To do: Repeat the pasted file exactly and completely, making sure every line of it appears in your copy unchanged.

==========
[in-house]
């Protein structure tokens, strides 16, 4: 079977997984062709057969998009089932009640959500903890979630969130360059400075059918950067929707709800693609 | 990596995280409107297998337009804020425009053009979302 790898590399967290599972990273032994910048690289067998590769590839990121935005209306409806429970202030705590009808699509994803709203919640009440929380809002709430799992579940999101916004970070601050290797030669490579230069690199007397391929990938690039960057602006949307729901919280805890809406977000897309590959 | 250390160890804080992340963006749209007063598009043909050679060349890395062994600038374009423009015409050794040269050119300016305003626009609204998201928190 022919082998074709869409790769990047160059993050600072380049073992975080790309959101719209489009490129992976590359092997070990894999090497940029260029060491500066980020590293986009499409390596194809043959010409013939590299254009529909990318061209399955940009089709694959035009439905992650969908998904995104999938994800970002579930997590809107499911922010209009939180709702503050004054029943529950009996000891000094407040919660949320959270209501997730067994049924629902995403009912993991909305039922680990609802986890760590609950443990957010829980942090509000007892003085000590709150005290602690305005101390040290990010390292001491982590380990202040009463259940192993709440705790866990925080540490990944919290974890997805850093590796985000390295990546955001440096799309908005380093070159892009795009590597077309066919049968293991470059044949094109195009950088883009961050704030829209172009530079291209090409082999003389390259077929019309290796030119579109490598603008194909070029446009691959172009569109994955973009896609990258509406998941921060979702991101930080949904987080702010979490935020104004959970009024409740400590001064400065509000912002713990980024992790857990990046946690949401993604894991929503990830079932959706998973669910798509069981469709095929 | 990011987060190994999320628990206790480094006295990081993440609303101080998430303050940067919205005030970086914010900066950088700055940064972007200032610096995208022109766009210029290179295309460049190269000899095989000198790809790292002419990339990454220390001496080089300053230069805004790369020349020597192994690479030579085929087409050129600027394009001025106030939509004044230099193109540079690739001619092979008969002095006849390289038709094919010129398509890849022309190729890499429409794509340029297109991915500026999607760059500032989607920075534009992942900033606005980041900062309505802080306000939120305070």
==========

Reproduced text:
[in-house]
């Protein structure tokens, strides 16, 4: 079977997984062709057969998009089932009640959500903890979630969130360059400075059918950067929707709800693609 | 990596995280409107297998337009804020425009053009979302 790898590399967290599972990273032994910048690289067998590769590839990121935005209306409806429970202030705590009808699509994803709203919640009440929380809002709430799992579940999101916004970070601050290797030669490579230069690199007397391929990938690039960057602006949307729901919280805890809406977000897309590959 | 250390160890804080992340963006749209007063598009043909050679060349890395062994600038374009423009015409050794040269050119300016305003626009609204998201928190 022919082998074709869409790769990047160059993050600072380049073992975080790309959101719209489009490129992976590359092997070990894999090497940029260029060491500066980020590293986009499409390596194809043959010409013939590299254009529909990318061209399955940009089709694959035009439905992650969908998904995104999938994800970002579930997590809107499911922010209009939180709702503050004054029943529950009996000891000094407040919660949320959270209501997730067994049924629902995403009912993991909305039922680990609802986890760590609950443990957010829980942090509000007892003085000590709150005290602690305005101390040290990010390292001491982590380990202040009463259940192993709440705790866990925080540490990944919290974890997805850093590796985000390295990546955001440096799309908005380093070159892009795009590597077309066919049968293991470059044949094109195009950088883009961050704030829209172009530079291209090409082999003389390259077929019309290796030119579109490598603008194909070029446009691959172009569109994955973009896609990258509406998941921060979702991101930080949904987080702010979490935020104004959970009024409740400590001064400065509000912002713990980024992790857990990046946690949401993604894991929503990830079932959706998973669910798509069981469709095929 | 990011987060190994999320628990206790480094006295990081993440609303101080998430303050940067919205005030970086914010900066950088700055940064972007200032610096995208022109766009210029290179295309460049190269000899095989000198790809790292002419990339990454220390001496080089300053230069805004790369020349020597192994690479030579085929087409050129600027394009001025106030939509004044230099193109540079690739001619092979008969002095006849390289038709094919010129398509890849022309190729890499429409794509340029297109991915500026999607760059500032989607920075534009992942900033606005980041900062309505802080306000939120305070």